Jean Baudrillard speaks of the masking of view in his essay, “Postmodernism and Consumer Society”, when he says, “This, feigning or dissimilating leaves the reality principle inta... ... middle of paper ... ...hat is lost” (Friedman 240). Works Cited Baudrillard, Jean. "The Precession of Simulacra". The Norton Anthology of Theory & Criticis. 2001.
An Aristotelian Tragic Hero is characterized by seven different aspects; the tragic hero must have noble stature, be good but not perfect, have an error in judgment, have a downfall, go through catharsis, their punishment must exceed crime, and the audience must feel fear and pity for the character. The two plays Oedipus Rex and Antigone by Sophocles show the qualities of a tragic hero according to Aristotle using Oedipus and partially Antigone. The tragic hero title does not apply to a character that does not represent one or more characteristics. Antigone only represents some qualities of an Aristotelian Tragic Hero, whereas Oedipus represents all of the qualities. Antigone may not represent all of the components of a tragic hero, but she does depict some.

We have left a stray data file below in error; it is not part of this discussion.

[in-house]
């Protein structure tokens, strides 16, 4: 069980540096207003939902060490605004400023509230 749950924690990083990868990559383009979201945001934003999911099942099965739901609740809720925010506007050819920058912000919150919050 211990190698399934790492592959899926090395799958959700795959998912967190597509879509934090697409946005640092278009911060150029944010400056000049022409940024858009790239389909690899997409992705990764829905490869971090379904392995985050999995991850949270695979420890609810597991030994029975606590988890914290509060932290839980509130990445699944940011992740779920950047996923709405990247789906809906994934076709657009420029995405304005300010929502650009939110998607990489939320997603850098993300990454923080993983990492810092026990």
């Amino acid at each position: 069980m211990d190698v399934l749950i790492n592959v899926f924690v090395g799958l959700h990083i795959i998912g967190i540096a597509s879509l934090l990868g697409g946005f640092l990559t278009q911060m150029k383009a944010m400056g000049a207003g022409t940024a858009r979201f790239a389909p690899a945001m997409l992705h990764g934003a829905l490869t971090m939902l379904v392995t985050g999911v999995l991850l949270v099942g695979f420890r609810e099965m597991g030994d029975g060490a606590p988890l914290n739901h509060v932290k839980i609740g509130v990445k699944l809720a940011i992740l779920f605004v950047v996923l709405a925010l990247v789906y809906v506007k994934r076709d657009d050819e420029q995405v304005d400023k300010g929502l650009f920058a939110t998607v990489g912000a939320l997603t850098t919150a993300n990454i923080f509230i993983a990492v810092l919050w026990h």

Works Cited Bloom, HB. Major Literary Characters: Holden Caulfield. Chelsea House Publishers. New York, 1990. Costello, DP.
Ed. Frank Lentricchia. New York: Cambridge University Press, 1991. pp. 63-86. Simmons, Philip E. Deep Surfaces: Mass Culture and History in Postmodern American Fiction.
Robert Kimbrough. New York: Norton Critical 1988. Tessitore, John. "Freud, Conrad, and Heart of Darkness." Modern Critical Interpretations."
New York: St. Martin?s Press, 1989. Wollaeger, Mark A. Joseph Conrad and the Fictions of Skepticism. Stanford, CA; Stanford UP, 1990.
1992. Fisiak, Jacek. A Short Grammar of Middle English, Oxford University Press; London, 1968. Millward, C.M. A Biography of the English Language, Harcourt Brace; Boston.
Kagan, Donald. Pericles of Athens and the birth of democracy. New York: Free Press ;, 1991. Podlecki, Anthony J.. Perikles and his circle. London: Routledge, 1998.